AT&T: The Biggest Problem With Congress And The Spinoff News

AT&T: The Biggest Problem With Congress And The Spinoff News


Congress now has antitrust worries and racial representation concerns with AT&T’s WarnerMedia deal with Discovery.

Further, while many investors believe that spinoffs have a net positive impact on stock prices, the longer-term research is mixed.

Several examples of spinoffs are reviewed, including the performance of a spinoff-based ETF versus the S&P 500 and Nasdaq 100.

Taken as a whole, AT&T is in a difficult situation caused by excessive levels of uncertainty.

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adventtr/E+ via Getty Images “Proposed”

If you’re an AT&T ( T ) investor then you probably know that certain members of Congress are now going after the proposed WarnerMedia Discovery deal . More than 30 Democratic members of Congress are raising concerns about cable programming giant Discovery’s proposed $43-billion takeover of WarnerMedia, owner of CNN, HBO, Cartoon Network, and the Warner Bros. television and film studio. Please allow me to emphasize the word proposed . This is far from over.

As a reminder, T fought hard for a long time to acquire Time Warner. It was a rather tough legal battle . We can look back three years ago to feel the anxiety. “By most accounts, however, the trial has gone very well for AT&T. For the record, we’re still calling it a toss-up, but the general consensus is that we’re being too cautious; most observers seem to give AT&T 75%-or-better odds of winning in Court,” Moffett wrote in a research note. To be clear, Moffett still gives AT&T 50/50 odds of winning. The central point here is that the WarnerMedia Discovery deal appears to be in flux for reasons outside of T’s direct control. That’s never a good thing. After all, the market hates uncertainty more than a bad deal . I’ll revisit all of this in a little while. However, before that, we’re going to look how these deals perform from a high level. Spinoffs On The Surface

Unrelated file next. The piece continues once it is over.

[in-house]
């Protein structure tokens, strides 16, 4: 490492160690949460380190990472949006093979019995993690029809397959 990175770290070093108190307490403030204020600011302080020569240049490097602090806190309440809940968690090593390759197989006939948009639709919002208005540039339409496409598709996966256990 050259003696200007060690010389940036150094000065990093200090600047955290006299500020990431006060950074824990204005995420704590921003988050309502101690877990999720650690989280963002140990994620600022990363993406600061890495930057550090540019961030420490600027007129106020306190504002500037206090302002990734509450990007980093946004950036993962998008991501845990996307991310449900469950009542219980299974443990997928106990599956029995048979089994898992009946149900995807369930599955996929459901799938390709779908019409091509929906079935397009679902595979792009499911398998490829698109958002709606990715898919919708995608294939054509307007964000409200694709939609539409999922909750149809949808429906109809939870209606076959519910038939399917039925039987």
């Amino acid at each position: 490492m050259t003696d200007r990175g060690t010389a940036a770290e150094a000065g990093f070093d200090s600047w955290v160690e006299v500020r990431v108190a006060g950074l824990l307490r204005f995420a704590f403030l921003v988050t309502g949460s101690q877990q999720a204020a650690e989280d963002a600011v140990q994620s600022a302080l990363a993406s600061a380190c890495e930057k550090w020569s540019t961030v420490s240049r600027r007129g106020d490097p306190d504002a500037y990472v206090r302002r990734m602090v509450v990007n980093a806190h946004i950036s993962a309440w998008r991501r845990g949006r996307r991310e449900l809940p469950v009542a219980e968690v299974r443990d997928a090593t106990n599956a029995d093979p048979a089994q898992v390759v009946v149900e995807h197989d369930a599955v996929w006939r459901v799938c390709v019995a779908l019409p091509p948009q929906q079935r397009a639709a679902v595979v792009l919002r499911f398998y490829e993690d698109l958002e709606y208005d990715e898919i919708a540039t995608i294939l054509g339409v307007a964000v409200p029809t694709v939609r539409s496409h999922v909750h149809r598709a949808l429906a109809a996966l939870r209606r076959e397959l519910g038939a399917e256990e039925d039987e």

I have some good news and some bad news. The good news is that spinoffs can work. They can unlock serious value, often because of concentration and related focus. Less is more. The bad news is that spinoffs may or may not work and there is a lot of uncertainty before, during and after the transaction happens. And, again, the market doesn’t appreciate the unknown .

I think this is the standard view of what happens when there is a spinoff: When the spun-off company starts trading on its own, the share price of the parent company will drop by the value of the new company, now separated from the parent. The lost value will be reflected in the share price of the new company. With the ConocoPhillips spin-off, the company’s stock price closed at $71.63 the day before Phillips 66 started trading. The next day, the stock opened at $55.92 and Phillips 66 shares opened at $33.74. ConocoPhillips issued one Phillips 66 share for each two Conoco shares so the combined value of $55.92 plus $16.87 – half of $33.74 – or $72.79 was pretty close to the before spin-off share price. Intuitively this is quite appealing. The math is simple. However, at the same time, this only provides a snapshot view of action. Investors want to believe good things will happen, like this follow up to the ConocoPhillips ( COP ) and the Phillips 66 ( PSX ) in 2015. Since its first day of trading on May 1, 2012, Phillips 66 has gained over 150%. The stock took a slight dip in the second quarter of 2013, but was able to pick up steam once again towards the end of that year. Since the spin-off, ConocoPhillips has also performed relatively well; though the older, more established company did not log in triple digit gains like PSX did. Overall, both companies seemed to have benefited from the split. Investors often remember these stories. Oftentimes, they’re good, not painful. For example, here’s what’s happened when Abbott Laboratories ( ABT ) spun off AbbVie ( ABBV ). Data by YCharts Clearly the spinoff worked well and both companies have enjoyed strong gains since early 2013. At the same time, happy endings like we see with COP’s spinoff and ABT’s spinoff can mask the truth. We simply don’t know how it’s really going to turn out.

Here’s another example in my own portfolio. IBM ( IBM ) did a spinoff of Kyndryl ( KD ), […]

source AT&T: The Biggest Problem With Congress And The Spinoff News

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